You're only wearing one glove.
    *goto next_label
*else
    You're wearing both gloves.
    *goto next_label
*label next_label

I hope that’s clear enough to help. Please say something if it isn’t!

Or is the *else itself not necessarily needed?

The *else is not strictly needed, and leaving it out can make things much easier as the *goto commands become optional, however you’ll need to be much more careful to ensure all possible values for the variables in question have a piece of code ready to handle them, and won’t simply be skipped over.

Going back to my gloves example, if 0, 1, and 2 were the only possible values for gloves, there would be no problem with some code like this:

*if gloves = 0
    You're not wearing any gloves.
*if gloves = 1
    You're only wearing one glove.
*if gloves =2
    You're wearing both gloves.

But that would be pretty bad if there was a chance gloves could be 3! What would happen then? Absolutely nothing, that’s what. Still, so long as you’re prepared, it should be fine.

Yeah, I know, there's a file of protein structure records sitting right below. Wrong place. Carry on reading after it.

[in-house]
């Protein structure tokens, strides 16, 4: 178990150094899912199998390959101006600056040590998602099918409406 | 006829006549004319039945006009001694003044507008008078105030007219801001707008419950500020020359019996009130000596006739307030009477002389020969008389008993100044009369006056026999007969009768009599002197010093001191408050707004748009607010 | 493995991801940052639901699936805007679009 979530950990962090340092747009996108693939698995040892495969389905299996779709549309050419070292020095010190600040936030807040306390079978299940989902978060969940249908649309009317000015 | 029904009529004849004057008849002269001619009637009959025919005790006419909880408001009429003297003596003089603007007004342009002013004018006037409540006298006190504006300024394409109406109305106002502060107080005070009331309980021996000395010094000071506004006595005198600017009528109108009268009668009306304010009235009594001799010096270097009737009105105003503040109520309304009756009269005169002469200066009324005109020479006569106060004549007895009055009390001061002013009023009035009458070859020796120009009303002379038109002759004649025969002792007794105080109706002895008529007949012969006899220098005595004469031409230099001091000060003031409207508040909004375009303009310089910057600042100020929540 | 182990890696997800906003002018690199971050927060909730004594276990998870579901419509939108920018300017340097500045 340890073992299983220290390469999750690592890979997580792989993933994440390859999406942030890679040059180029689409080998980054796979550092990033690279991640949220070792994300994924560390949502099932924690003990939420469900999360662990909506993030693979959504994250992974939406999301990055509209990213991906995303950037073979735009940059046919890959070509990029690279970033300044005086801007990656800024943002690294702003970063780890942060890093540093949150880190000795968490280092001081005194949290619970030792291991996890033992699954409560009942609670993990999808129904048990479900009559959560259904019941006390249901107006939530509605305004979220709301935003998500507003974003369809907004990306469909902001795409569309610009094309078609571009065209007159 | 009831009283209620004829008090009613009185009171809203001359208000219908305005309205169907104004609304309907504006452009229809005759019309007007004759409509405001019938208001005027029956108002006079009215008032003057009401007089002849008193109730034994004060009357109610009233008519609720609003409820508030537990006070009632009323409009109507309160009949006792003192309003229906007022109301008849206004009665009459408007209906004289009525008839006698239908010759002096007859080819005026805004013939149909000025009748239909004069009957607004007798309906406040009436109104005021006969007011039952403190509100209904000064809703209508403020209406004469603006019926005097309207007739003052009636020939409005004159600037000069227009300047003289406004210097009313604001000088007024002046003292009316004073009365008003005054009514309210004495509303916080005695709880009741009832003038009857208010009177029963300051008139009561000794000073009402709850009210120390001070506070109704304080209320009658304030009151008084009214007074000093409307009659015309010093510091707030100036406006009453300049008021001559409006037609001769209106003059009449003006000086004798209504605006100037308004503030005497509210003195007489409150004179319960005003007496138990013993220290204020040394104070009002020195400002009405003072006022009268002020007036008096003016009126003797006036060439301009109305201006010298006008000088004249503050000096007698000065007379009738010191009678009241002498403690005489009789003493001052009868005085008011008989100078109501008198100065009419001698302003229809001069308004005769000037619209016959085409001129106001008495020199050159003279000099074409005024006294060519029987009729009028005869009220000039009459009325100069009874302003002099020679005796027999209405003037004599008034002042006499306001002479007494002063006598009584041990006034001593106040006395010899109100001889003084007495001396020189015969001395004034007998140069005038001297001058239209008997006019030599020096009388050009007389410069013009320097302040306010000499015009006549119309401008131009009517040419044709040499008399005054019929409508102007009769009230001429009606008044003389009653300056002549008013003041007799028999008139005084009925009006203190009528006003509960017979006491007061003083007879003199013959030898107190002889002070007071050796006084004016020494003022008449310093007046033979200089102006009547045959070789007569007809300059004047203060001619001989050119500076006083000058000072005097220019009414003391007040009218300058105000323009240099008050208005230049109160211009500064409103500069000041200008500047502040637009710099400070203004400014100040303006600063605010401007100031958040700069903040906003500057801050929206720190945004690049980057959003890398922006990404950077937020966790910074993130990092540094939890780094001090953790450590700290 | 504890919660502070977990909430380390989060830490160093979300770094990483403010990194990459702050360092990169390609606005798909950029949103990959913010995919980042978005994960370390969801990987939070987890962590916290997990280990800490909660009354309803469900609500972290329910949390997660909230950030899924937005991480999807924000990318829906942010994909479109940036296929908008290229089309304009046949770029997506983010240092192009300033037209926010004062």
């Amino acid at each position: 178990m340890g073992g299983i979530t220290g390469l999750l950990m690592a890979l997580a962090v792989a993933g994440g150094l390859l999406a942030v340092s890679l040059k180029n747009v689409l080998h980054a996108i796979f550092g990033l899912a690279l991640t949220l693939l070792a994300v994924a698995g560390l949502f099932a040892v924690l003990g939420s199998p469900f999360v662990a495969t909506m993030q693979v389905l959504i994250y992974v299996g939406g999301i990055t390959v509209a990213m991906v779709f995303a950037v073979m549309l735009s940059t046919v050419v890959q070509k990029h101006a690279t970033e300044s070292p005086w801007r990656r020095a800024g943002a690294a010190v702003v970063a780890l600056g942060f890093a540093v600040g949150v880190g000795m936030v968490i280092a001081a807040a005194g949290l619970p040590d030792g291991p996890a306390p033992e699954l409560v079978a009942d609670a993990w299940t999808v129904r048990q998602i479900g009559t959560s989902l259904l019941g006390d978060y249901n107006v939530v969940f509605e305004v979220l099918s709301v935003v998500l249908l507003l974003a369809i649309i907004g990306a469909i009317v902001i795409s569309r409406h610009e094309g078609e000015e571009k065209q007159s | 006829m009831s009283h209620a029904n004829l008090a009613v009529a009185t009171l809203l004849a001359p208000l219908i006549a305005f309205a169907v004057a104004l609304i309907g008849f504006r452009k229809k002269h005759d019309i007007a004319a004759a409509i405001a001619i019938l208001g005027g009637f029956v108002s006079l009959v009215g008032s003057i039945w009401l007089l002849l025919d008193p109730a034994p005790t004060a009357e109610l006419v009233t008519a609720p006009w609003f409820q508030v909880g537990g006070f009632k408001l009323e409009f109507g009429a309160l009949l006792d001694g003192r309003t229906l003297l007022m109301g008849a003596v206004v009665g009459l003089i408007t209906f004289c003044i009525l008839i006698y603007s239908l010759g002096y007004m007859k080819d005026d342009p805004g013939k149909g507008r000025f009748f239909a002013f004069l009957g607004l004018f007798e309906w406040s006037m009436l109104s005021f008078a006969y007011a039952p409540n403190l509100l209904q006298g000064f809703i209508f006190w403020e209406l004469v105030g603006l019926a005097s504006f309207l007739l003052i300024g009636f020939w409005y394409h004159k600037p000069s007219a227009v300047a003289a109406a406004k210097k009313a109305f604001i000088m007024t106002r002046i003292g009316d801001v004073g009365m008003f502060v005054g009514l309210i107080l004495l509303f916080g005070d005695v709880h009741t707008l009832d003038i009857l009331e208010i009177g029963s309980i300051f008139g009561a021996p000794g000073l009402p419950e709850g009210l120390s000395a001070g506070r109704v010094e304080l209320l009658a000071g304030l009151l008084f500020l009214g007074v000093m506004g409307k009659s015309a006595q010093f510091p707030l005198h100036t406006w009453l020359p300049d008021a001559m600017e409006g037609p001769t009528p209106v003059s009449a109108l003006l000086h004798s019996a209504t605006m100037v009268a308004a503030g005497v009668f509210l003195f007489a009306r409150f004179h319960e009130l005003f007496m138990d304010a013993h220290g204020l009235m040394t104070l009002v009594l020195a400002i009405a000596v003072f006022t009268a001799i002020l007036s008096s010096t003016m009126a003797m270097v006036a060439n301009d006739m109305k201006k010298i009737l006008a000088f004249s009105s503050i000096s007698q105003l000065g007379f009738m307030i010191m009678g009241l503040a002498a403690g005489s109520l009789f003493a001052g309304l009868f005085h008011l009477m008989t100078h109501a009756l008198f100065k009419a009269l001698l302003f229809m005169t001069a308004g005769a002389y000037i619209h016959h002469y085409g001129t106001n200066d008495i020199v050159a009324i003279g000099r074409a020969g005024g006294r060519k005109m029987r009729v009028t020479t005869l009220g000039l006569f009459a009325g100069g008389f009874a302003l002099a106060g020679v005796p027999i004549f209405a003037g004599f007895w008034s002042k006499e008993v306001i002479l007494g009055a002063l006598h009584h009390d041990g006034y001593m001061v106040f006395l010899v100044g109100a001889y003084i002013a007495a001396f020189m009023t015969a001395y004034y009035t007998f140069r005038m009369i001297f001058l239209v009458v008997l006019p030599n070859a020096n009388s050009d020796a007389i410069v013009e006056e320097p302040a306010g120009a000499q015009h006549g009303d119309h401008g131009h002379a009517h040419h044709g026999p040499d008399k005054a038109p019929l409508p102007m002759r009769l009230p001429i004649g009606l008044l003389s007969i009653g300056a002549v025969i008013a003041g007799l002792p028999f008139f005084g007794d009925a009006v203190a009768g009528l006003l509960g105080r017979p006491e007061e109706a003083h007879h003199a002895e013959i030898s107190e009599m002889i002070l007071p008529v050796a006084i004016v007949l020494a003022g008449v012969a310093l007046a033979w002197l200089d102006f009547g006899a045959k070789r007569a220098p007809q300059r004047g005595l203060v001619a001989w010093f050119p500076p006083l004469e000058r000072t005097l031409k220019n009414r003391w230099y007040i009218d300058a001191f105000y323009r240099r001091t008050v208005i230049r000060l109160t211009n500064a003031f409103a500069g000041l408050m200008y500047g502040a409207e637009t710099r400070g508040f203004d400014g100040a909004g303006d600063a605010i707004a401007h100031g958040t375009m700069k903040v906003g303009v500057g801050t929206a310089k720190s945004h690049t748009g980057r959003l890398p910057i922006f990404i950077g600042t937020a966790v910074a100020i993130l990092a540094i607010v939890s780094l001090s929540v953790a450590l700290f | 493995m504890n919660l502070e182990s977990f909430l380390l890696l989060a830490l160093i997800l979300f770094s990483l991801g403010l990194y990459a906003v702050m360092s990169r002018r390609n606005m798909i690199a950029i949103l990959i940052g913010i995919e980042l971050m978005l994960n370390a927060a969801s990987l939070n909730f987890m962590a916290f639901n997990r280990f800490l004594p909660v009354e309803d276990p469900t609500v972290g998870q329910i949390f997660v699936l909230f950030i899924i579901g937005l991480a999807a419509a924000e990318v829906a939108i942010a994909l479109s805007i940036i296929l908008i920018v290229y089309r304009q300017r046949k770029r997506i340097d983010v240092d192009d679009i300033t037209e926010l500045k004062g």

#177

Yes, you can do multiple qualifiers, but you have to put parentheses around them in a very specific way.
*if ((alexi = 1) and (arlship < 6))
There are a few more examples in this thread, with more variables. In some places, just making an additional variable might make more sense.


#178

Else and elseif are not vital anymore and you can live without hem both. I think it’s good to understand how they work so you can read your own code better so let’s take a look at examples with and without them.

First, with *else and *else_if

*create fruit "apple"
*create fruit colour "red"

You see two fruit trees, one with delicious apples and another with tasty pears.  You pick a fruit.  Which one do you take?
*choice
  #Apple
    Do you pick a red apple or a green one?
    *choice
      #Red
        *goto fruit_story
      #Green
        *set fruit_colour "green"
        *goto fruit_story
  #Pear
    Do you pick a British green pear or a Chinese yellow pear?
    *choice
      #British
        *set fruit_colour "green"
        *goto fruit_story
      #Chinese
        *set fruit_colour "yellow"
        *goto fruit_story

*label fruit_story
You take the
*if fruit_colour = "red"
  red apple and take a bite.  It is delicious.
  *goto last_part
*else_if fruit colour = "yellow"
  yellow pear and take a bite.  It is delicious.
  *goto last_part
*else
  green fruit and take a bite.  It is delicious.